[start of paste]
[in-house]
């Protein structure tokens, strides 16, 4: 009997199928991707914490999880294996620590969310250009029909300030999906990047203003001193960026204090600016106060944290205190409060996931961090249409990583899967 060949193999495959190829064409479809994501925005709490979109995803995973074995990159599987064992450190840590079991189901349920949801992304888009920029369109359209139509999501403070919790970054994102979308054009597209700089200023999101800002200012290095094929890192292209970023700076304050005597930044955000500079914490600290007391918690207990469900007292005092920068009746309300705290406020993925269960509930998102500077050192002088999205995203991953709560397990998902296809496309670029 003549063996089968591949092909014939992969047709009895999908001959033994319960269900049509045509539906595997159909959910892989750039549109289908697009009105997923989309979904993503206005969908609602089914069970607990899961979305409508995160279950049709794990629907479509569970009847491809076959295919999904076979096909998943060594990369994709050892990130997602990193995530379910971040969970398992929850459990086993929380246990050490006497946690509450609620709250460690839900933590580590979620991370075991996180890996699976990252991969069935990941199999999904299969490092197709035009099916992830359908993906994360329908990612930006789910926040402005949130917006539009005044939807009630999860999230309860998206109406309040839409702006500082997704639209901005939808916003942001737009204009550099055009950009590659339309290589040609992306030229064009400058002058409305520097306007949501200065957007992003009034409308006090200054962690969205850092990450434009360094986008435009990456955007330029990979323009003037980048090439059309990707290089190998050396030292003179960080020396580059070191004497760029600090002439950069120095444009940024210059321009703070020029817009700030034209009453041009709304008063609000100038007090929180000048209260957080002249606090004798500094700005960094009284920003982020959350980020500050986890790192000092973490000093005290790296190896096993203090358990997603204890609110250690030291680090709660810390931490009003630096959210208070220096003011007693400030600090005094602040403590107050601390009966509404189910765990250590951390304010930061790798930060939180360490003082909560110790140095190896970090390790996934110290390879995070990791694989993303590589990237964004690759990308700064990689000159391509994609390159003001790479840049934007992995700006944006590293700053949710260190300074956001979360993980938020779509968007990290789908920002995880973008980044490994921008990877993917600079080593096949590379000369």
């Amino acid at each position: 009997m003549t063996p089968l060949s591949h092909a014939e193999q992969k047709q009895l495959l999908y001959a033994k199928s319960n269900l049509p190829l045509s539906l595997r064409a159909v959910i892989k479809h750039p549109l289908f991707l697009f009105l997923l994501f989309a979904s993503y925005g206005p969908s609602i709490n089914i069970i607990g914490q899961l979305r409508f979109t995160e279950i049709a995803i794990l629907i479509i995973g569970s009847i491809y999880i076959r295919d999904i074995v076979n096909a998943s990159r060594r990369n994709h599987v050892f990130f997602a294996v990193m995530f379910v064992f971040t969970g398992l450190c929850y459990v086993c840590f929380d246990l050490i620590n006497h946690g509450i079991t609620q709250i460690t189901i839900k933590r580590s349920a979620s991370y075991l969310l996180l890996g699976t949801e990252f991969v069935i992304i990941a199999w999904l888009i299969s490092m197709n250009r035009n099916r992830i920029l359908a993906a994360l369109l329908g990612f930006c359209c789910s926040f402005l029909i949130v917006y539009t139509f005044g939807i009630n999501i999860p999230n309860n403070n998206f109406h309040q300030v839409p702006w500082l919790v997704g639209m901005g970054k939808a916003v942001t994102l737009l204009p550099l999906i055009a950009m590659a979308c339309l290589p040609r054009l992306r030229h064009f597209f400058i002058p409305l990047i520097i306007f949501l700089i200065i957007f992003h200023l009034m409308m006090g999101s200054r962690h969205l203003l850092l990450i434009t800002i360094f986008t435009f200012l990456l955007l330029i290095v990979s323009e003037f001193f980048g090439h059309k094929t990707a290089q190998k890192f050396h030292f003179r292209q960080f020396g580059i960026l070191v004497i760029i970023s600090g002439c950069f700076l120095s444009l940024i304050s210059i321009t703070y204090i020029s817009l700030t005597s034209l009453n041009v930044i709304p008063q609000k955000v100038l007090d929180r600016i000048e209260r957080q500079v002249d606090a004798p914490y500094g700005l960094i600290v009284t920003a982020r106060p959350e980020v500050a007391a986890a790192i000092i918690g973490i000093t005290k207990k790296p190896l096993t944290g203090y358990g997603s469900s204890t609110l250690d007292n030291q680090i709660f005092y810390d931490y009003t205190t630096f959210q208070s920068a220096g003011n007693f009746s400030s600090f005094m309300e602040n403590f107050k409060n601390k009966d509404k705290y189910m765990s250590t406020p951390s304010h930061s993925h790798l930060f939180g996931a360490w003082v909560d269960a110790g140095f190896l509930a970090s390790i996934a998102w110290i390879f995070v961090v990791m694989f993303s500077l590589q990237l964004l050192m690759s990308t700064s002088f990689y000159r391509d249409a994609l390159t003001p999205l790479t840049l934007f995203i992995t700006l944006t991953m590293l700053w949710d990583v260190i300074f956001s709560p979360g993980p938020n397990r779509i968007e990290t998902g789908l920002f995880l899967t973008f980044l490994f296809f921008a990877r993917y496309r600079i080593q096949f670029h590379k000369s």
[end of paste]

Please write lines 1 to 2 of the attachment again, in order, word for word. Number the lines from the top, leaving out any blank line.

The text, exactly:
[in-house]
């Protein structure tokens, strides 16, 4: 009997199928991707914490999880294996620590969310250009029909300030999906990047203003001193960026204090600016106060944290205190409060996931961090249409990583899967 060949193999495959190829064409479809994501925005709490979109995803995973074995990159599987064992450190840590079991189901349920949801992304888009920029369109359209139509999501403070919790970054994102979308054009597209700089200023999101800002200012290095094929890192292209970023700076304050005597930044955000500079914490600290007391918690207990469900007292005092920068009746309300705290406020993925269960509930998102500077050192002088999205995203991953709560397990998902296809496309670029 003549063996089968591949092909014939992969047709009895999908001959033994319960269900049509045509539906595997159909959910892989750039549109289908697009009105997923989309979904993503206005969908609602089914069970607990899961979305409508995160279950049709794990629907479509569970009847491809076959295919999904076979096909998943060594990369994709050892990130997602990193995530379910971040969970398992929850459990086993929380246990050490006497946690509450609620709250460690839900933590580590979620991370075991996180890996699976990252991969069935990941199999999904299969490092197709035009099916992830359908993906994360329908990612930006789910926040402005949130917006539009005044939807009630999860999230309860998206109406309040839409702006500082997704639209901005939808916003942001737009204009550099055009950009590659339309290589040609992306030229064009400058002058409305520097306007949501200065957007992003009034409308006090200054962690969205850092990450434009360094986008435009990456955007330029990979323009003037980048090439059309990707290089190998050396030292003179960080020396580059070191004497760029600090002439950069120095444009940024210059321009703070020029817009700030034209009453041009709304008063609000100038007090929180000048209260957080002249606090004798500094700005960094009284920003982020959350980020500050986890790192000092973490000093005290790296190896096993203090358990997603204890609110250690030291680090709660810390931490009003630096959210208070220096003011007693400030600090005094602040403590107050601390009966509404189910765990250590951390304010930061790798930060939180360490003082909560110790140095190896970090390790996934110290390879995070990791694989993303590589990237964004690759990308700064990689000159391509994609390159003001790479840049934007992995700006944006590293700053949710260190300074956001979360993980938020779509968007990290789908920002995880973008980044490994921008990877993917600079080593096949590379000369």